NORTH WEST: Mahikeng Burning: NW Premier Supra Mahumapelo on the defensive as calls for his resignation intensify
North West Premier Supra Mahumapelo on Thursday acted on corruption allegations against some within his government, but his options to save himself are becoming increasingly limited as Mahikeng burns and the ANC recalibrates.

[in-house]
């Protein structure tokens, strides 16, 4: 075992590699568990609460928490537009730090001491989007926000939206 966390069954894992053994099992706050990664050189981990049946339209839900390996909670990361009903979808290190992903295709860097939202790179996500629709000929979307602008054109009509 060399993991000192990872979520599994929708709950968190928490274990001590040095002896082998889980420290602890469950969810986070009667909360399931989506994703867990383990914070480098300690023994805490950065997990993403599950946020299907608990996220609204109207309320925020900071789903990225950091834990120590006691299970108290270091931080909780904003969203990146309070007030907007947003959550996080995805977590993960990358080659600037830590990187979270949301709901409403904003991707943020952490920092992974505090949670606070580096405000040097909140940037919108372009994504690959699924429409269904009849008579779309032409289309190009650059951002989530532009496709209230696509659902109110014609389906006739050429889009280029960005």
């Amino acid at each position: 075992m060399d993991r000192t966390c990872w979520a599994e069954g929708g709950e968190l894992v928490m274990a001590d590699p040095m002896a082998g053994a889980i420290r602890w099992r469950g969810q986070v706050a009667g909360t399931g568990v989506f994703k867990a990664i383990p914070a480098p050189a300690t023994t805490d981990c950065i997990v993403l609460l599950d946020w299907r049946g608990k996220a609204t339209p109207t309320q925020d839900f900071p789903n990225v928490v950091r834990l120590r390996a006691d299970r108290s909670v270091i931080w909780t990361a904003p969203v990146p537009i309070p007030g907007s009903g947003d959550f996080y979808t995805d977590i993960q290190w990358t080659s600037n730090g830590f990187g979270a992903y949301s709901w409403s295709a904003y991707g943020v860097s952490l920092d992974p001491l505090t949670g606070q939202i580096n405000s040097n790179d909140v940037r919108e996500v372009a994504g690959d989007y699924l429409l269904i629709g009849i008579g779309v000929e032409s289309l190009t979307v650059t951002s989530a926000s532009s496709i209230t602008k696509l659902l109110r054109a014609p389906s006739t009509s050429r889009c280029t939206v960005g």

Before the results of the election of the ANC’s Top Six were announced in December 2017, Free State chair and secretary-general candidate Ace Magashule confidently walked the conference floor. He stopped at the North West delegation to speak to the provincial chair, Supra Mahumapelo. The North West premier joked with photographers. The pair then went to speak to the ANC's Mpumalanga leader, David Mabuza. Magashule was elected ANC Secretary-General and Mabuza deputy president, but the Top Six was split between those who supported Cyril Ramaphosa’s presidency and then-president Jacob Zuma and his chosen successor, Nkosazana Dlamini Zuma. In supporting Ramaphosa, Mabuza disrupted the “Premier League” clique that backed Zuma and exposed Mahumapelo’s vulnerabilities. Mahumapelo now faces unprecedented levels of criticism, which he was protected from during Zuma’s reign, propped up by the now-defunct Premier League. The ANC finds itself stuck between Ramaphosa’s new dawn and Zuma’s sunset. Mahikeng came to a standstill this week after protesters took to the streets calling for the North West premier’s resignation or removal. The demonstrations follow reports that Mahumapelo’s son received a dodgy bursary worth R1-million from state-owned arms company Denel (Denel said the bursary was awarded according to due process while Mahumapelo said he’ll pay back the money if need be). Late on Thursday, the ANC said Ramaphosa will attend an “urgent" meeting with the party's North West structures on Friday. Fresh from a Commonwealth Heads of Government meeting in London, Ramaphosa will be accompanied by deputy secretary-general Jessie Duarte and Magashule. On Tuesday, an EFF-led motion of no confidence in the premier was postponed as the Fighters approached the court for an urgent interdict for the vote to be held by secret ballot. Alliance partners in the province, Cosatu, Sanco, the SACP and ANCYL believe Mahumapelo must go. The North West ANC is divided and despite ANC Deputy Secretary-General Jessie Duarte’s denial, the EFF stands a chance of winning support from ANC members if the vote is secret. Members of the ANC’s national working committee visited North West on Wednesday to resolve the impasse. Apart from repeating claims that party members would never vote against their own in a motion of no confidence, little appears to have been resolved. ANC integrity commission chair Andrew Mlangeni has called for Mahumapelo to be held accountable for alleged corruption allegations benefiting the Gupta family. “It is a disturbing issue. It means some of our leaders were captured by Guptas. And we know what damage the Guptas have done to our country. That is not what the ANC stands for,” he was quoted as saying. The premier, elected in 2014, and his spokesperson Brian Setswambung have been forced to respond. Criss-crossing media outlets, they have denounced the violent protests and claimed Mahumapelo is being targeted for supporting Dlamini Zuma in December. They’ve called for dialogue and denounced criminal elements involved in looting and burning property. Pressure is mounting. Mahumapelo reportedly suspended the director of his health department, Andrew Thabo Lekalakala, on Thursday. Lekalakala and Mahumapelo came under fire after Gupta-linked healthcare company Mediosa was paid R30-million before providing any of the promised mobile clinic services, without putting out a tender. The health department was also investigated for diverting R36-million from its HIV/Aids grant to pay private ambulance companies with questionable contracts. North West’s health system is broken. Unions have been on a go-slow, calling for the premier’s removal, and services have been further hampered by the protests. The department is even looking to the SANDF to provide medical care. The Stop Stockouts Project (SSP) has said 394 clincs are unable to provide essential medicines to patients. SSP is working with the national health department to provide medicines directly to the clinics. DA North West leader Joe McGluwa has written to Ramaphosa requesting Mahumapelo’s recall. “We explained the suffering of communities and the total chaos in which the province is currently in. Supra has lost control of the province and the trust of the people,” he said on Thursday. The premier still has the upper hand. His vulnerability was exposed after the ANC conference, but he probably still enjoys the support of Magashule, who is also under pressure for corruption allegations during his leadership of the Free State. The protests and internal opposition within the movement could force Ramaphosa to act against the premier, but the president has so far been careful about how he dismantles Zuma’s support structure. Ramaphosa inherited a divided ANC and acting too soon could lead to further separation. Waiting too long to act against Mahumapelo, however, could hurt the ANC’s chances in the 2019 elections. The party dominated the 2016 local government elections in North West but saw a significant decline in support in the province. Mahikeng residents are frustrated by the protests and Mahumapelo’s defiance. “This is such a shame and a sad occurence in Mahikeng. I have never seen my people this furious ever,” 28-year-old Oratile Segodi from Unit 9 told Daily Maverick. “Supra has done no good to us and before things get ugly, can he just honour our wishes and step down? I mean, how does he sleep at night knowing that there is no form of productivity happening in Mahikeng. Children cannot go to school, parents cannot go to work.” North West University student Tiisetso Legapu, 27, said Mahumapelo and the ANC’s failure to listen to residents’ concerns exposed the ruling party’s hypocrisy. “This is when you get to see how selfish politicians are. He doesn’t care what is happening because he could have at least been home, so it shows that these people are hypocrites,” he said. “It is supposed to be ‘ANC for the people and by the people’, but when the people raise their dissatisfaction then it is someone trying to kick them out.” Protest leaders will hold a meeting on Friday at Mmabatho Stadium and will then stage a march demanding that Mahumapelo resign. Mahumapelo’s old allies Magashule and Duarte still defend the embattled premier, but it appears other ANC leaders are reluctant to stand up for him. As Ramaphosa takes a back seat, Mahumapelo’s opposition within the movement and residents tired of receiving poor healthcare services will take control. The premier’s opposition is on the warpath. His allies are conflicted and distracted. The Premier League is no more and Mahumapelo is exposed. DM